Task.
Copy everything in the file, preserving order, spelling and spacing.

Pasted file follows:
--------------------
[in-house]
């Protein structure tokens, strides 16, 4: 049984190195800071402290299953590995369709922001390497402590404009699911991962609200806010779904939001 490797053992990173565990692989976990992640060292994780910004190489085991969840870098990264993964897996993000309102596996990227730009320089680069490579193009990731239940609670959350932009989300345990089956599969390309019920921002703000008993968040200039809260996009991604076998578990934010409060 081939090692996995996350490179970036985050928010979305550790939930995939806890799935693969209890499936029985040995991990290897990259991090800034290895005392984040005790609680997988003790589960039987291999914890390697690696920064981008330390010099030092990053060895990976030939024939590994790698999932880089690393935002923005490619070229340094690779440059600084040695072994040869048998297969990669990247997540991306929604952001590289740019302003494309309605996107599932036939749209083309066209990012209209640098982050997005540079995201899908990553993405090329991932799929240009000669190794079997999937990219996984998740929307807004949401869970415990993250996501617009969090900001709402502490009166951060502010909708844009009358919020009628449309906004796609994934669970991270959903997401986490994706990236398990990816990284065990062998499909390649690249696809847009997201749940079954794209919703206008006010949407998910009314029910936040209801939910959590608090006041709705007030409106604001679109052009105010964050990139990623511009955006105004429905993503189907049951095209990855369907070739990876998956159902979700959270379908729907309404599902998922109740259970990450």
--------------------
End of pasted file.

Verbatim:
[in-house]
């Protein structure tokens, strides 16, 4: 049984190195800071402290299953590995369709922001390497402590404009699911991962609200806010779904939001 490797053992990173565990692989976990992640060292994780910004190489085991969840870098990264993964897996993000309102596996990227730009320089680069490579193009990731239940609670959350932009989300345990089956599969390309019920921002703000008993968040200039809260996009991604076998578990934010409060 081939090692996995996350490179970036985050928010979305550790939930995939806890799935693969209890499936029985040995991990290897990259991090800034290895005392984040005790609680997988003790589960039987291999914890390697690696920064981008330390010099030092990053060895990976030939024939590994790698999932880089690393935002923005490619070229340094690779440059600084040695072994040869048998297969990669990247997540991306929604952001590289740019302003494309309605996107599932036939749209083309066209990012209209640098982050997005540079995201899908990553993405090329991932799929240009000669190794079997999937990219996984998740929307807004949401869970415990993250996501617009969090900001709402502490009166951060502010909708844009009358919020009628449309906004796609994934669970991270959903997401986490994706990236398990990816990284065990062998499909390649690249696809847009997201749940079954794209919703206008006010949407998910009314029910936040209801939910959590608090006041709705007030409106604001679109052009105010964050990139990623511009955006105004429905993503189907049951095209990855369907070739990876998956159902979700959270379908729907309404599902998922109740259970990450």